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Thoughts on Horror

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I suspect there could be as many conversations about what horror is as there are about what noir is. Laura Lauro’s tweets pointed me to the Aeon.co article by M.M. Owen, which is well worth a look.

“Horror is what anthropologists call biocultural. It is about fears we carry because we are primates with a certain evolved biology: the corruption of the flesh, the loss of our offspring. It is also about fears unique to our sociocultural moment: the potential danger of genetically modifying plants. The first type of fear is universal; the second is more flexible and contextual. Their cold currents meet where all great art does its work, down among the bottomless caves on the seabed of consciousness. Lurking here, a vision of myself paralysed in the dirt, invisible to those I love.”

 

Review: Trail of Lightning by Rebecca Roanhorse

51zyshlrvtl-_sx329_bo1204203200_The Sixth World that Rebecca Roanhorse writes about in Trail of Lightning is an amalgamation of what’s left of the United States after the Big Water. Yes, a flood has not only wiped out the coastlines, but most of the country and billions of people world-wide.

Welcome to a world where monsters are real, the gods of the Indigenous survivors of Big Water walk the earth and wreak havoc.

Enter Maggie Hoskie, Monsterslayer. When a young girl is taken from her home by a monster that poses a distinct new threat, Maggie comes out of exile to hunt the monster down. She’s a person who’s endured a lot of loss; her parents, grandmother and the god she loves are all gone. The only distinction is that the god chose to leave her while her family is deceased.

Maggie’s clan powers enable her to kill efficiently and swiftly, but they also alienate her from others in Dinétah, where she lives.

.Trail of Lightning centers on Maggie. It focuses on how she became what she is and the losses she’s suffered. As she gets to know Kai barriers begin to break down and ultimately she’ll have to choose between the god from her past or the man in her present. Maggie will also have to make decisions about what she wants from her life and whether or not she’s willing to open herself up to people, in spite of the possibility of losing them.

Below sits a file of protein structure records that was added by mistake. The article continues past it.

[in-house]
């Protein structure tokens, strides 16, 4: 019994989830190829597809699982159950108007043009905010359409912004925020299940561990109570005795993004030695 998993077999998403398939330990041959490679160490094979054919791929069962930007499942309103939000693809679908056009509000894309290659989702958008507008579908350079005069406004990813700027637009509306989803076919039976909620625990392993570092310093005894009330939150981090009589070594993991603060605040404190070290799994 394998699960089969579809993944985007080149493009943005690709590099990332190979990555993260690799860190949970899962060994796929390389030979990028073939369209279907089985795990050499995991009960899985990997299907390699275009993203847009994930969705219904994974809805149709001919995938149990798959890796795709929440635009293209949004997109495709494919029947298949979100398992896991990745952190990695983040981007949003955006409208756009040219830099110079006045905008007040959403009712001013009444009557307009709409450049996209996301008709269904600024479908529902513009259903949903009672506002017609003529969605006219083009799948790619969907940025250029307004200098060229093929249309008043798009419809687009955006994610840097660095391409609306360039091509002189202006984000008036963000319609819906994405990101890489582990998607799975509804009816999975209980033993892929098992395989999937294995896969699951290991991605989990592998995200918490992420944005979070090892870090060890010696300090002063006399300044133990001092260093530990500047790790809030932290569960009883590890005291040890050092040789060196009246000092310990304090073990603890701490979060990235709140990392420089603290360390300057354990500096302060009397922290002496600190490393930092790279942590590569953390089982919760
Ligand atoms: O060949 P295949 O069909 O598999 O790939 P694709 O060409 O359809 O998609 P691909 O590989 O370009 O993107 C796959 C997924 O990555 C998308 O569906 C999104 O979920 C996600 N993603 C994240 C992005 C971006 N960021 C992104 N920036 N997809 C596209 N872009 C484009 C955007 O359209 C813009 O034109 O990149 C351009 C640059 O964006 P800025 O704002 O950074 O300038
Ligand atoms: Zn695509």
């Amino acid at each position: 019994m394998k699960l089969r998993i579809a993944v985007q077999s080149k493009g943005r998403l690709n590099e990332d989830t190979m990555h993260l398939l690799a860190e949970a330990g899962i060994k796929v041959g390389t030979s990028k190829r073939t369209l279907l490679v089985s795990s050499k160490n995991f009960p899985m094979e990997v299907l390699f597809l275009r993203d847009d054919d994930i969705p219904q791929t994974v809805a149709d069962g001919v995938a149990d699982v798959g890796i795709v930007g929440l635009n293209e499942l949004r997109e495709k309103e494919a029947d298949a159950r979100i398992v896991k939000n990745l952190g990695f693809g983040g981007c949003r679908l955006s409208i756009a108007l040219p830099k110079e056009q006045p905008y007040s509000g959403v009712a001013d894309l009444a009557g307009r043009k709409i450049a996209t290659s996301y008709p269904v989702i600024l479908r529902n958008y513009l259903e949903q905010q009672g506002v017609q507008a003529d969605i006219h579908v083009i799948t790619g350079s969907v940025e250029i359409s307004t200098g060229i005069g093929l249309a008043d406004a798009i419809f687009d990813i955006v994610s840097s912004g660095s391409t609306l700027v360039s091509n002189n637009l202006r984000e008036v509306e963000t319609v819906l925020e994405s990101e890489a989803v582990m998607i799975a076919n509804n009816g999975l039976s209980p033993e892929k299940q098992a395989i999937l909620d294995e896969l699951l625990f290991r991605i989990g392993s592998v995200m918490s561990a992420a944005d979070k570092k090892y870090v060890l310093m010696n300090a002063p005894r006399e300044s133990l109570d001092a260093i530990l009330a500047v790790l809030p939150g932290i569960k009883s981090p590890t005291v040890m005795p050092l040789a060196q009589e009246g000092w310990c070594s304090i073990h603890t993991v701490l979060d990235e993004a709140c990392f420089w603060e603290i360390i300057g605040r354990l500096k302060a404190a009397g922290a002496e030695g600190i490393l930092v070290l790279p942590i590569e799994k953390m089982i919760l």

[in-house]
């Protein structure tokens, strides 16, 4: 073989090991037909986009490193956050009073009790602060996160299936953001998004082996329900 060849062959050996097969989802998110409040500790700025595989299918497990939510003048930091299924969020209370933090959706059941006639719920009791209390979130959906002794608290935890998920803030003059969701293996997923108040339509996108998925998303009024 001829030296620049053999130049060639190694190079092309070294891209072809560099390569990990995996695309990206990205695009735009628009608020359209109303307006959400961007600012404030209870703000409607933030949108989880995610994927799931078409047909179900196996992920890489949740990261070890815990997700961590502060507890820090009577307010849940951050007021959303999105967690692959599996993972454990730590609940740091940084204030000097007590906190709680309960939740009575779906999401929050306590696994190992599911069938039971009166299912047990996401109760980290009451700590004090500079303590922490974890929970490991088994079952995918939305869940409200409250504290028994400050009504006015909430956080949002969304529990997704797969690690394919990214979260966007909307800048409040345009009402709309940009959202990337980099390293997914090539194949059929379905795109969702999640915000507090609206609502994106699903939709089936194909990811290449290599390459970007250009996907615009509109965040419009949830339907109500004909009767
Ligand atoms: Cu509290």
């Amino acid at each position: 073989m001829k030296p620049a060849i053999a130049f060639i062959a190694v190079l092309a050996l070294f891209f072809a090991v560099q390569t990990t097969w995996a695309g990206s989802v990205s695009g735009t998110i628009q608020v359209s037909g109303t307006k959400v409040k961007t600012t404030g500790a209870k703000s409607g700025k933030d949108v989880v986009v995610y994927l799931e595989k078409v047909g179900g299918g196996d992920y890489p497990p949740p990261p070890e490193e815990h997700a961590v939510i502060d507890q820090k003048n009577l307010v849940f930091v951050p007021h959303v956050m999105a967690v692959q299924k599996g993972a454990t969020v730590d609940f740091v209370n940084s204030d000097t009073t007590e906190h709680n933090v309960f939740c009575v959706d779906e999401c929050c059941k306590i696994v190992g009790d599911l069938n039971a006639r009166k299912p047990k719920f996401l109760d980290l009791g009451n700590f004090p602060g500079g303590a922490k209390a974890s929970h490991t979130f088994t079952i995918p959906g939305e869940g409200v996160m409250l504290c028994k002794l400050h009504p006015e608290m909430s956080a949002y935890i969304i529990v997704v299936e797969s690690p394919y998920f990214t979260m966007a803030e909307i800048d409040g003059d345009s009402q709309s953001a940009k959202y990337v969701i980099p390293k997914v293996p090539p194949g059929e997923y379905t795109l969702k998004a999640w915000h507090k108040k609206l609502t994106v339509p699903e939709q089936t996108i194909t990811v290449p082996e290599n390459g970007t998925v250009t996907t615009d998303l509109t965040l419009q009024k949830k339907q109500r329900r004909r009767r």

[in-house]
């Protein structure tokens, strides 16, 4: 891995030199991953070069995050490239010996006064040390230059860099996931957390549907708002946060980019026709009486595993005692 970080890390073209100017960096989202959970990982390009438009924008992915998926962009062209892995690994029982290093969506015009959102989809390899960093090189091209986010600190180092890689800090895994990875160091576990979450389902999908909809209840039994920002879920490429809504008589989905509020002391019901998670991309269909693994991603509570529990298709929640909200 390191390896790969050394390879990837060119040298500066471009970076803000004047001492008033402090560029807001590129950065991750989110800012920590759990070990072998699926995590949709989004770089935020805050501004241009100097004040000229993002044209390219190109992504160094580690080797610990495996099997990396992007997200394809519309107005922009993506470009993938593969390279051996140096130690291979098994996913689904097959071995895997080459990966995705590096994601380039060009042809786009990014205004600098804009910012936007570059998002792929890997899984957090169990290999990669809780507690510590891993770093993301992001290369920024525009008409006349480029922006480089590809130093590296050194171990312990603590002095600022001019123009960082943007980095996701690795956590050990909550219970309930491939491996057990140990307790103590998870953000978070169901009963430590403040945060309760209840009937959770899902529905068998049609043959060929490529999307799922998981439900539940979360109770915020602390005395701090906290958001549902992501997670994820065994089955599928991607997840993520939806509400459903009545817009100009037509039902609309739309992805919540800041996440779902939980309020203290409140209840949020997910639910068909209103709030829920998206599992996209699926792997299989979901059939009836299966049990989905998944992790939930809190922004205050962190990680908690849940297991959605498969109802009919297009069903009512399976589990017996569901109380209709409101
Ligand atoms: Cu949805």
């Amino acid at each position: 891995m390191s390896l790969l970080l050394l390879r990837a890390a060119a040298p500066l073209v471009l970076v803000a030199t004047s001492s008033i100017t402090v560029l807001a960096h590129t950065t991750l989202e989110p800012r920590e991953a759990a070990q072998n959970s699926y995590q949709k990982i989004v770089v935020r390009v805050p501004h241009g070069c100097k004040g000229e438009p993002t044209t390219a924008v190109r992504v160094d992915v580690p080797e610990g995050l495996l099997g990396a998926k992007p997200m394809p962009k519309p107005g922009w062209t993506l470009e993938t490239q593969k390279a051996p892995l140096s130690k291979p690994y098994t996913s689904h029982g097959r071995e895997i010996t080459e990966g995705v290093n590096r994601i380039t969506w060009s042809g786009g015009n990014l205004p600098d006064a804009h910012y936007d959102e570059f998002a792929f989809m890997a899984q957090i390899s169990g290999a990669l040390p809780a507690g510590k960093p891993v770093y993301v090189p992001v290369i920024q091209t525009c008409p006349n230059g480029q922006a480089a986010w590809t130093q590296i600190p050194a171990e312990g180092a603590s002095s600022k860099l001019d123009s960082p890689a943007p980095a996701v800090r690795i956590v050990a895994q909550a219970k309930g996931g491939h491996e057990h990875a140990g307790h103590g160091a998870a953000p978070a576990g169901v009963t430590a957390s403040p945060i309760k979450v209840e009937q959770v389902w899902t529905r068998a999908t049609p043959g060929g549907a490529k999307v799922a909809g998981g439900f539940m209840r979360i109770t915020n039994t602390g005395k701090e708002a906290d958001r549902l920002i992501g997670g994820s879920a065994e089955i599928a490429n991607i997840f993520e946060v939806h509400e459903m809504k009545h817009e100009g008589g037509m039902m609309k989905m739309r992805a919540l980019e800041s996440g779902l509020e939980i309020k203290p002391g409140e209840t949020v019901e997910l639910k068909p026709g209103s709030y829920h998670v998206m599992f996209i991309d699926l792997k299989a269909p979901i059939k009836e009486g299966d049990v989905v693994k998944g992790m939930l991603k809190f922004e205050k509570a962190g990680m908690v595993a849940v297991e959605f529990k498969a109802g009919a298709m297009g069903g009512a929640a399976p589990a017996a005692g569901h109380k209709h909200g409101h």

This is a story that exists in a rich alternate reality, in a not-too-distant future that it’s easy to believe in. One of the things I appreciated about it was that there could be whole series of books written about what happened in the wake of the Big Water, before the Wall was built. The landscape that Roanhorse is using is so rich there’s a sense of a well developed history that has brought the Diné to where they are in the current storyline.

Maggie is a formidable female character who waits for no man to rescue her and shares her heart sparingly. She is principled and cares about people, evidenced by her willingness to do whatever it takes to stop the monsters who are slaughtering people. She’s even willing to die herself, a willingness that may be tested before the novel’s end.

I was completely lost in this story as I read and thoroughly enjoyed getting to know Maggie and her world. Even when I thought I could see where the story was going, surprises were in store that kept it from feeling anything but predictable or familiar. Roanhorse has done an exceptional job crafting a rich group of characters and creating The Sixth World – a word I can’t wait to return to. This is a fantastic read for those who love speculative fiction with strong characters, a good mystery, action, a bit of horror and a healthy dose of supernatural beings.